Here’s a simple antiaging trick that will make you look and feel much younger (and costs nothing at all!)—stand straight and tall. Unfortunately, as you age and your muscles get weaker, this becomes more challenging. But fortunately, I have a solution for that—it comes from Joel Harper, a well-known personal trainer (Dr. Oz is a client) in New York City who has developed a posture-perfecting routine that builds strength all over your body, takes just 10 minutes a day and delivers a noticeable improvement in posture in just a few weeks.
Not sure whether you need it? Here’s a test… With your back against the wall, slide down to sit in an imaginary chair, legs bent, heels directly underneath your knees and thighs parallel to the floor. (If this makes you feel uncomfortable or unsteady, don’t try to slide down this far—you’ve already learned that you could benefit from Harper’s routine!) People with reasonably good posture can easily rest the back of their heads and shoulders against the wall in this “chair” position for one full minute…so if you can’t, you’ve got work to do.
When I spoke with Harper, he shared three pairs of stand-tall exercises for Daily Health News readers, noting that it is important to always begin each pair with the first exercise (as listed below) and then follow it with the move that stretches you—that will elongate your muscles and bring about lasting change. Do each of these three pairs in a row every other day for two weeks. These aren’t the easiest exercises in the world—but then, realistically, the easiest exercises in the world aren’t going to fix your posture! Of course, if there’s any chance that trying new exercises might not be safe for you, check these with your doctor first.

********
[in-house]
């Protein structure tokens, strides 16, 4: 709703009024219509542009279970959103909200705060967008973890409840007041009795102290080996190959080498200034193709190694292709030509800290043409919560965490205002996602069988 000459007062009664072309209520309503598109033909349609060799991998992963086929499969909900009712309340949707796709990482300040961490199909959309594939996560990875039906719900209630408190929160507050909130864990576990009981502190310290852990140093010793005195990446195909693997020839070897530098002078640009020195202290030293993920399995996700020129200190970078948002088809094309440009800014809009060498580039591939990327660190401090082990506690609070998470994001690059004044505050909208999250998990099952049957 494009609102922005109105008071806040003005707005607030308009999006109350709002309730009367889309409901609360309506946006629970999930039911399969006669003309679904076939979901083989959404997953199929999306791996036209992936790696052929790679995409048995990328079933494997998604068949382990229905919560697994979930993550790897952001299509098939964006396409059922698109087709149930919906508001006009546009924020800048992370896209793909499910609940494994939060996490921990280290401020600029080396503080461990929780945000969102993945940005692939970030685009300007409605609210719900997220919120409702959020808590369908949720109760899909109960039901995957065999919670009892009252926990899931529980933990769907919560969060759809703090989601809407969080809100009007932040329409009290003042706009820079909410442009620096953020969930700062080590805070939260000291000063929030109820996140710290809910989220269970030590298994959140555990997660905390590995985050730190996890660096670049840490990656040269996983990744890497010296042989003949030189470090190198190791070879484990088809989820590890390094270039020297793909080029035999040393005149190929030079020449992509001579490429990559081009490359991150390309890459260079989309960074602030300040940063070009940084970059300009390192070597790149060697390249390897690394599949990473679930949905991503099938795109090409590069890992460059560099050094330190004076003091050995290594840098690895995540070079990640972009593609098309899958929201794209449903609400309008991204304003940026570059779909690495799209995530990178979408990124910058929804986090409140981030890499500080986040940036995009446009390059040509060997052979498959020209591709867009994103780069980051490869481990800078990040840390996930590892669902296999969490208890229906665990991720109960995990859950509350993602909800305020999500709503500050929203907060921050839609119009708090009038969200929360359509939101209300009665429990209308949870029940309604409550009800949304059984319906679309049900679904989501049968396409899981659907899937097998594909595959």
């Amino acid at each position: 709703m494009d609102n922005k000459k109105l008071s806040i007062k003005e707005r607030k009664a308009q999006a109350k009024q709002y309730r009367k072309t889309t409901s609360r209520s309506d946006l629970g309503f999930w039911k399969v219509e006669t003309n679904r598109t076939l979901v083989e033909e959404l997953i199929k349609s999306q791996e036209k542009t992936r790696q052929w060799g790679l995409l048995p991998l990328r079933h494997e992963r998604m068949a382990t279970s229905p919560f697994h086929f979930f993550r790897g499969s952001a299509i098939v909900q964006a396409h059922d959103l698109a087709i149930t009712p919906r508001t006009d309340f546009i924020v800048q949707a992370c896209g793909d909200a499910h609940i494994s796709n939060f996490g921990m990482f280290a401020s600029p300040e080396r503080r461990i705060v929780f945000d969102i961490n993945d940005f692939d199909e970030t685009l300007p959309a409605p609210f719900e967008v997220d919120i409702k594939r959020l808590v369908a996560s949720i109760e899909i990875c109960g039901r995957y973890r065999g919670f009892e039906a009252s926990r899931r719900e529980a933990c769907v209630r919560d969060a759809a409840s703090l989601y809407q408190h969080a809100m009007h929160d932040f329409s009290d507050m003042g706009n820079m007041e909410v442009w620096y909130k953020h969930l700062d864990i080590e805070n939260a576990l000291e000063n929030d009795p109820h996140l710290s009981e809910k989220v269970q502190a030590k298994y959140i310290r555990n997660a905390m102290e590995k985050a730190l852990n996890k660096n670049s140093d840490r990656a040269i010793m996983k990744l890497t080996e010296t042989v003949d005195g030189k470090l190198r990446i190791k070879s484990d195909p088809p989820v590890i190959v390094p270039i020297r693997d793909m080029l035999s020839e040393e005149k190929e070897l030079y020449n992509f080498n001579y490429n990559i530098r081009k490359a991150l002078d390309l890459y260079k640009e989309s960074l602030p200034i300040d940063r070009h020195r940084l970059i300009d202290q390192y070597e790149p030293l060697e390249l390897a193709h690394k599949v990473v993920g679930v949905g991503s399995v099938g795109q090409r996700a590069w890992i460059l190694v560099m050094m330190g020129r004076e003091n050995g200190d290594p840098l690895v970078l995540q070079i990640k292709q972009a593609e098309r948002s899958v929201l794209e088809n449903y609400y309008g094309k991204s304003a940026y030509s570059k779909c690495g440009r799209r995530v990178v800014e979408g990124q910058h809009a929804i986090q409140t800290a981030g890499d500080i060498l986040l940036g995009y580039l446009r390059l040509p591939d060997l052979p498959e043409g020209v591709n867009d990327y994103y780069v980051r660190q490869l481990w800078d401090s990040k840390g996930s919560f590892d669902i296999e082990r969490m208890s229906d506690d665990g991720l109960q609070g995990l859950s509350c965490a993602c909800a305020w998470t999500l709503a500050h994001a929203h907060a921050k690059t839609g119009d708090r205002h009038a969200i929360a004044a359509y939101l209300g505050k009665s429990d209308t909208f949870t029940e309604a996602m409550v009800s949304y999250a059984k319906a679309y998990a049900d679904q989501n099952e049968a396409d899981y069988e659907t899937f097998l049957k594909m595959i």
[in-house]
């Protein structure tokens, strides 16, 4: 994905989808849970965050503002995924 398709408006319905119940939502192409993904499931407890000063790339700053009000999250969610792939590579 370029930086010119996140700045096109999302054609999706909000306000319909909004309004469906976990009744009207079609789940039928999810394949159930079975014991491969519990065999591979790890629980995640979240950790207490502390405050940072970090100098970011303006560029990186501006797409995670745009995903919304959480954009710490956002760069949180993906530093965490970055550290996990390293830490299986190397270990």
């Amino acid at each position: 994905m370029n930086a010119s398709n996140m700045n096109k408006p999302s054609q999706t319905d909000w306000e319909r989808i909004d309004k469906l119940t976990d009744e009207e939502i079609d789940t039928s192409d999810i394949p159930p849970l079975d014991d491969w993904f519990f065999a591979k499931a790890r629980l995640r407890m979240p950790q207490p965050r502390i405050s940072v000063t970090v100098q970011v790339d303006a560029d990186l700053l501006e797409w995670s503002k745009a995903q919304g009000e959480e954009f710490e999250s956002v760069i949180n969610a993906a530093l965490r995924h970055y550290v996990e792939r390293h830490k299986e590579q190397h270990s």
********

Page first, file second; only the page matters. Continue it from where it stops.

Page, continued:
“Field Goals” to strengthen your shoulders. With your back against a wall, stand with feet together and raise your arms at your sides to make a “T.” Then bend your elbows and raise your forearms, forming a 90-degree angle with your palms facing forward and fingers spread. Now lower your hands to make your forearms horizontal—and repeat this last motion, both sides at the same time, 25 times. Resist moving your elbows. Keep your shoulders relaxed, not shrugged. You can add a balance component to this exercise by slightly lifting your heels as you do the arm movements and/or pump it up by adding three-pound hand weights.
“Chicken wing” to stretch your shoulders and upper back. Standing up straight with your stomach pulled in, put your left hand on your left hip, fingers behind you. Now reach your right hand in front of your body to grasp your left elbow and gently pull it toward your stomach. That’ll stretch the left side of your arm, upper back and shoulders. Hold where you feel the stretch and take five deep breaths…then switch sides and repeat. If one side is tighter than the other, repeat on that side, with the goal of eventually making both sides equal.